Former Aberdeen Public Schools District health administrator Jeanette Hurrell, who died in 2009, could have a permanent presence at Aberdeen Central High School.
Central High School principal Jason Uttermark, who spoke before the Aberdeen Public Board of Education, was part of a special committee that is proposing that the school nurse's office be named in Hurrell's honor.
"She recognized that health begins at home," he said.
Hurrell, who is the namesake of a newly created $100,000 Aberdeen Public Schools foundation endowment, began her long career with the district as a nurse at Central.
"Jeanette has inspired many people throughout the Aberdeen community," said board vice president Linda Burdette.
A first reading of the proposal was approved by the board.
School improvement plans for the year were submitted by each school in the district for a first reading. School administrators review their respective school's data, which includes DakotaSTEP test scores, to craft each plan annually.
"The plans are based on the need of each individual school," said assistant superintendent Becky Guffin.
The plans can be found on each school's web page at aberdeen.k12.sd.us.
Final approval will take place at the next board meeting on Nov. 12.
Central High School teacher Kerry Konda and superintendent Gary Harms both spoke about two items on the ballot for the upcoming Nov. 6 election and their impact on the district.
They both urged board members to support Initiated Measure 15, which would increase sales and general use taxes by one percent, to drum up additional funds for K-12 education and Medicaid funding.
"We need to ensure our children are receiving adequate health care and a quality education," Konda said.
If passed, Harms said the Aberdeen Public Schools District will see about $3 million more in funding and per-student funding in the district would increase by $730.
Harms said the money would go a long way in helping reduce class sizes in the district. He also voiced his opposition to Referred Law 16, which is an education reform act that proposes five components.
If passed, the law would create a scholarship program for college juniors and senior who agree to teach critical subject areas in South Dakota, a bonus program for math and science teachers, a reward program for top teachers and a statewide system for teacher and principal evaluations. It would also get rid of state requirements for continuing contract, more commonly referred to as tenure, for teachers.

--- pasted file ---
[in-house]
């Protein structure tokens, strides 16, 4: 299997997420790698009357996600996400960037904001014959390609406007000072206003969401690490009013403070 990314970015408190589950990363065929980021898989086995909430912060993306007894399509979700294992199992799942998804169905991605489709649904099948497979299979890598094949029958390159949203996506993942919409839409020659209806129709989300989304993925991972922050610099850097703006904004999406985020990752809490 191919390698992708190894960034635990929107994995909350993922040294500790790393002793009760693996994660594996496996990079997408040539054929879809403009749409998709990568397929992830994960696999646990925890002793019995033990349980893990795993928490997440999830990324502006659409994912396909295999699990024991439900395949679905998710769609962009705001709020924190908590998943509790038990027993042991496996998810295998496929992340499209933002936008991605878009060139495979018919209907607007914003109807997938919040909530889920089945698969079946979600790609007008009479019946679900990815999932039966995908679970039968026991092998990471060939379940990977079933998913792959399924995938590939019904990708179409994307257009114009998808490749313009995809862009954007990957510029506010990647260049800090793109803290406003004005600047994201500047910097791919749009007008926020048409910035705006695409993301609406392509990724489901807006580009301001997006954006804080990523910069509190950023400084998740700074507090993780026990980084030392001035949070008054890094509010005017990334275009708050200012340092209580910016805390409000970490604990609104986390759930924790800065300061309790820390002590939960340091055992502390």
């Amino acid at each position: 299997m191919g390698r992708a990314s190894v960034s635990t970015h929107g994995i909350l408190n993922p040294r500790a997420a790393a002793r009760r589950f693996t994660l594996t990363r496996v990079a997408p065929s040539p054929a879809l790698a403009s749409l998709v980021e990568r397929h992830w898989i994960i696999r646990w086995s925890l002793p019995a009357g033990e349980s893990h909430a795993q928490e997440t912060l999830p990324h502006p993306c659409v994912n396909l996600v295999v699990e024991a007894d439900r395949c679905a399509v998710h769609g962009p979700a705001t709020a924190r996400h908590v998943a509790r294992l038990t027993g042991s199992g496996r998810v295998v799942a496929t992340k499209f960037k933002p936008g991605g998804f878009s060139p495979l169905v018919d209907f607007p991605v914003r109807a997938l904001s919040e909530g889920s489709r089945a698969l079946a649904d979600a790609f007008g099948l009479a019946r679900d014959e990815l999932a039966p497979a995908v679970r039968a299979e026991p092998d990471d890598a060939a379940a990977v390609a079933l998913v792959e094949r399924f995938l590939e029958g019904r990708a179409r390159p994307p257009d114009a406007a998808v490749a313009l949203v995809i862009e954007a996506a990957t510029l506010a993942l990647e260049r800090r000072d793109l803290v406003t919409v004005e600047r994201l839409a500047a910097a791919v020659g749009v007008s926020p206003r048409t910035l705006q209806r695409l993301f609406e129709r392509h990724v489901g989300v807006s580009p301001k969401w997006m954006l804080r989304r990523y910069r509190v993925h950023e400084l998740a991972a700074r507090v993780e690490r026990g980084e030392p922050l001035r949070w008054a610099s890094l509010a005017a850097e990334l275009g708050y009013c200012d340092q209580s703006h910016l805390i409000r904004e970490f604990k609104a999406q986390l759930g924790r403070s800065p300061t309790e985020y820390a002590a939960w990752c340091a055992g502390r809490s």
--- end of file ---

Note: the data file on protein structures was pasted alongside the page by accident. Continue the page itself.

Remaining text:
"It's a solution looking for a problem," Harms said.
Harms said that having continuing contract policies for teachers does not mean there aren't ways to get rid of low-performing teachers.
"There are ways to get rid of bad teachers if administrators are doing their job," he said. "Continuing contract is not tenure. It allows for due process for employees."
A plethora of district policies were approved. Changes related to board member compensation, student fees, fines and charges and suspensions and expulsions were introduced and eight district polices affected.
There is now a due process policy for students.
Cases in which suspension or expulsion could occur are also now detailed in a new policy. Before, only a procedure for suspending or expelling a student was written.
In other news:
- Students from Simmons Middle School presented a report on the importance of homeroom.
- District operations manager Bob Pitz reported a new 4-inch water line has been installed at C.C. Lee Elementary School. A water main break damaged parts of the school in late August. Bids are being prepared for the interior repairs, which will be completed over winter break.
- The light poles at Swisher Field have been inspected and are in adequate condition, Pitz said.
- Pitz said the foundation for the new district shop building is almost complete. The building is still on target to be finished by December.
- Duane Reidl, an Aberdeen resident, appeared before the board to ask for the installation of devices for the hearing impaired in the Thomas F. Kelly Theatre at Aberdeen Central High School. Harms said the district would try to find ways to accommodate those with hearing loss.